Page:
By Steve Nowottny, Nigel Praities
The Prince of Wales’ controversial charity dedicated to promoting the use of complementary therapies has decided to close down permanently, after being embroiled in a fraud investigation.
The Prince’s Foundation for Integrated Health issued a statement saying the body had decided to close because it had ‘achieved its key objective’ of promoting the use of complementary therapies.
But it admitted the closure had been brought forward by a probe into the alleged misuse of funds by a former aide to the charity.
Dr Michael Dixon, the foundation’s medical director and a GP in Cullompton, Devon, told Pulse: ‘It’s pretty disappointing and depressing that this fraud investigation has happened and people have been arrested.’
‘But actually there have been plans for a while to close the foundation. The feeling was in a way it had done its work.’
The Prince’s Foundation has been rarely out of the news in recent years, with a very public spat with Professor Edzard Ernst over a complaint made by the charity, the foundation’s involvement in a much-criticised self-regulatory body for complementary therapy, the Complementary and Natural Healthcare Council, and a proposal revealed by Pulse to develop ‘kitemarks’ for GP practices providing complementary therapies.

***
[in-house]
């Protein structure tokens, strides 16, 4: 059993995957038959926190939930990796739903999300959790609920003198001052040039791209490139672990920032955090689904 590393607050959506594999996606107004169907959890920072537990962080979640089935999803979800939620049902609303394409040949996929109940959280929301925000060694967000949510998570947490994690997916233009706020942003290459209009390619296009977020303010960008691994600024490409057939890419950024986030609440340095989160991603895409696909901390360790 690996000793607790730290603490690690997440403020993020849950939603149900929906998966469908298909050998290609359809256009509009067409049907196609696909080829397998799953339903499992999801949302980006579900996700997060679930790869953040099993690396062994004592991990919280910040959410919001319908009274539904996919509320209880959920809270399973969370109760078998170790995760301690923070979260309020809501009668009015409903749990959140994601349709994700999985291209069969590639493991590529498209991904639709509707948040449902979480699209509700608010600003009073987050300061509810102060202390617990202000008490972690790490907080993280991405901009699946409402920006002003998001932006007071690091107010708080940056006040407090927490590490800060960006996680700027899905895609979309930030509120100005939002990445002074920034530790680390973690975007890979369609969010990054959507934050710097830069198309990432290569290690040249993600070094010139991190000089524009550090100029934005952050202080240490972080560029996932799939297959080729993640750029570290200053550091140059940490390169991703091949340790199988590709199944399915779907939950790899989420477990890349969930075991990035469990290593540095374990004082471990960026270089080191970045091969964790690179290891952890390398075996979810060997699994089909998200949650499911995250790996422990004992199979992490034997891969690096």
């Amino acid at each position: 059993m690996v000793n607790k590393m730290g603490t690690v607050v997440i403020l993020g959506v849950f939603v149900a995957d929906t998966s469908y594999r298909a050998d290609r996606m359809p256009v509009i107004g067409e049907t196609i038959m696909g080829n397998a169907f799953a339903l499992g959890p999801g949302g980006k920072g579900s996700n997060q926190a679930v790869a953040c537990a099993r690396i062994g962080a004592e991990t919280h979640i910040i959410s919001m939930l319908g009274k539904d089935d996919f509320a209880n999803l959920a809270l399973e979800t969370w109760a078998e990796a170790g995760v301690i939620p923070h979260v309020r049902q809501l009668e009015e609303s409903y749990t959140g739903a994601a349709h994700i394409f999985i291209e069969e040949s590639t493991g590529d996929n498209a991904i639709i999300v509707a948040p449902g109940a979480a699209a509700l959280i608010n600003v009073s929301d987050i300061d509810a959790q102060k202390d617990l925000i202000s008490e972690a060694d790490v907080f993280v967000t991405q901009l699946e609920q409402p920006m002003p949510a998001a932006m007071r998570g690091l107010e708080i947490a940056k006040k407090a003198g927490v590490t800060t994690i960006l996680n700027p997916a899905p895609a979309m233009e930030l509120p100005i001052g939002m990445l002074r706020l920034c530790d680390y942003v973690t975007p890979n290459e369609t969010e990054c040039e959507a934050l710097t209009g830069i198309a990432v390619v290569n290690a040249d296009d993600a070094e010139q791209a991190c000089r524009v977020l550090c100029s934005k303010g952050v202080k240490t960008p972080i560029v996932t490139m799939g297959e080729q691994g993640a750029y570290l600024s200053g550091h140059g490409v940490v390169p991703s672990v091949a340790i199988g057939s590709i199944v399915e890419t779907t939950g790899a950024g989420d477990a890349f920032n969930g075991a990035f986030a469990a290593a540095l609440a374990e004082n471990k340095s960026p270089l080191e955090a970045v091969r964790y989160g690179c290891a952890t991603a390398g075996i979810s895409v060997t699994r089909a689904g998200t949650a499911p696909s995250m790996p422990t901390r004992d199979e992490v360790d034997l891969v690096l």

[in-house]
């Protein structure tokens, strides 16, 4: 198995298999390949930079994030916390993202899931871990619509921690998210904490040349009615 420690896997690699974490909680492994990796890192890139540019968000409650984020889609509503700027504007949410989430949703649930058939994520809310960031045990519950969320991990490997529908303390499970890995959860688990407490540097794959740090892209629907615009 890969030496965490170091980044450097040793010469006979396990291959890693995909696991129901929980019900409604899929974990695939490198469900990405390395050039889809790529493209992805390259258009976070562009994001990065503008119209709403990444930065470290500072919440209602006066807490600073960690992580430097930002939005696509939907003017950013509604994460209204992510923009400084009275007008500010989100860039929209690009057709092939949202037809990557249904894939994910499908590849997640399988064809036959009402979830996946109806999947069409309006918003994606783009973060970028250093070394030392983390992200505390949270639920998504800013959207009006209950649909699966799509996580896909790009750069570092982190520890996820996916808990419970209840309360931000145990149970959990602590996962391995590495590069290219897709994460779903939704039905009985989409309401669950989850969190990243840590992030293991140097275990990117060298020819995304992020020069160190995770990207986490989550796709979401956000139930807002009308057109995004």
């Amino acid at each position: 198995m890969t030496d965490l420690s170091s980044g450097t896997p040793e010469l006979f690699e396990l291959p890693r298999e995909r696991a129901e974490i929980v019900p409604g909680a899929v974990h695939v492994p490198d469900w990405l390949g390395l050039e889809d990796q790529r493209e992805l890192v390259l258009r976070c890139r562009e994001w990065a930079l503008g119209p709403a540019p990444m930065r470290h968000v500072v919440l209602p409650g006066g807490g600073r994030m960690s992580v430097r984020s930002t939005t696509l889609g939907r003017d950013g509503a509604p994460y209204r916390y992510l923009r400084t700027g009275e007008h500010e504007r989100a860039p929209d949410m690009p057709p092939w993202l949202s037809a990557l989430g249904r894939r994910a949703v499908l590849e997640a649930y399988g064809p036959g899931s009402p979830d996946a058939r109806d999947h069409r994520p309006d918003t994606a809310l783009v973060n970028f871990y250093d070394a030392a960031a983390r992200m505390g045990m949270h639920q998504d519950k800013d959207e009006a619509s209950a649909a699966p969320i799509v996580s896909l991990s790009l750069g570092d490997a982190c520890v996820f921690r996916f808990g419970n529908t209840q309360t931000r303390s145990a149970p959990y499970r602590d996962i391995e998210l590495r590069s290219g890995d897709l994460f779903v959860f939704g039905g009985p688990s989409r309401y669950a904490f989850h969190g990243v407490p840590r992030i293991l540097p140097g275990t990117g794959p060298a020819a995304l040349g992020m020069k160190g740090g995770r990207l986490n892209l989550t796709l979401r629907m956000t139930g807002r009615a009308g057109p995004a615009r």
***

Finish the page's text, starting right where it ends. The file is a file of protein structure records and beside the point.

The statement from the foundation said: ‘The Trustees feel that The Foundation has achieved its key objective of promoting the use of integrated health. Since The Foundation was set up in 1993, integrated health has become part of the mainstream healthcare agenda, with over half a million patients using complementary therapies each year, alongside conventional medicine.’
‘The Trustees believe that the best way of promoting integrated healthcare in the future is through the networks of specialist practitioners which the charity has helped to establish.’
Professor Edzard Ernst, a prominent critic of the foundation and professor of complementary medicine at Peninsula Medical School, said of the closure: ‘This organisation had become totally untenable [and] its activities were fast becomming a major obstacle to good public health. I hope that once this shameful episode is over we can discuss CAM rationally again.’
But Dr Dixon said that plans drawn up at the foundation’s conference last year to form a college of clinicians committed to integrated health and care would be taken forward.
‘Preparations are only at their very first stages,’ he said. ‘Watch this space, but I’m very confident that wihtin the next few months we’ll be able to make some announcements.’
The foundation promoted complementary therapies, such as homeopathy